Torrance’s critiques do not fall on deaf ears. As one reads Congdon’s book on Bultmann all of TFT’s points are spot on. It is unfortunate that Congdon didn’t really interact with Torrance’s points of critique, but that does not negate the force of Torrance’s critiques. It is interesting to me, because as I have followed Congdon’s theological development and present conclusions, his conclusions are exactly that of Bultmann’s; and thus fall under the mantle of Torrance’s insights and critiques. Congdon offers certain words of pushback against critiques like Torrance’s, particularly in regard to the idea that Bultmann relied upon Heidegger in paradigmatic ways, but he only asserts that Bultmann arrived at his views prior to reliance upon Heidegger, and that he found in Heidegger a like-minded companion to help round out his thinking. But that’s hardly an adequate response to the sort of penetrating critique that Torrance offers.
When you think about it: If God is the center of your thinking you will not have an aversion to metaphysics, per se; but if you are the center of your thinking you will indeed have an aversion to metaphysics. Metaphysics, in a denotative sense, does not mean that the thinker must be overly committed to Hellenic forms of thinking; indeed, as Torrance intimates, Bultmann himself suffers from this over reliance in his so called demythologized postmetaphysics. The concern that some of us have, myself included, is that metaphysics are not properly evangelized by the Gospel reality; that metaphysics come prior to the Revelation thus modulating the Gospel into something it isn’t. But this concern is different than Bultmann and his impulses. He was under the sway of a humanistic idealism that was attempting to navigate the Enlightenment waters by giving full head nod to them while still attempting to have a lively Christian faith under those constraints. Torrance helps us see how Bultmann’s noble attempts failed radically!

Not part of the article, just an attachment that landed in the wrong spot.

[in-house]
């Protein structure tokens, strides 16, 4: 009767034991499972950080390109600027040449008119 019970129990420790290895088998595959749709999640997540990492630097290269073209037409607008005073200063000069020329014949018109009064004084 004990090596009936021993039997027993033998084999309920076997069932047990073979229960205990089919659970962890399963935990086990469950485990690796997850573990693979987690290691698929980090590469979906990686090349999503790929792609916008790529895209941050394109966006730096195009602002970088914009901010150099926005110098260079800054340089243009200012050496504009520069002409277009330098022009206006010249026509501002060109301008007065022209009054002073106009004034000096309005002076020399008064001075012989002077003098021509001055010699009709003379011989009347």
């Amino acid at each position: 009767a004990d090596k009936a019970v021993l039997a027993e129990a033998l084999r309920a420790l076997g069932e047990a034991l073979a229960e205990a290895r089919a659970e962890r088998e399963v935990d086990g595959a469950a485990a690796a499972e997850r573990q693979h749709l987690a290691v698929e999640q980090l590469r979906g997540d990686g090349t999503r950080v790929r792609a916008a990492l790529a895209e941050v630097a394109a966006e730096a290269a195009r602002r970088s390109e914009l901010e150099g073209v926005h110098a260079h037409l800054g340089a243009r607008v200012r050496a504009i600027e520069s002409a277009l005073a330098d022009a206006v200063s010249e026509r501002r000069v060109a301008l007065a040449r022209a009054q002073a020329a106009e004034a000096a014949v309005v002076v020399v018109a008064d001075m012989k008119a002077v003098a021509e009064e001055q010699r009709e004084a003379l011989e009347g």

Thomas F. Torrance, Incarnation: The Person and Life of Christ, edited by Robert T. Walker (Downers Grove, Illinois: IVP Academic, 2008), 284-85.
 Ibid., 289-90.
 Ibid., 290.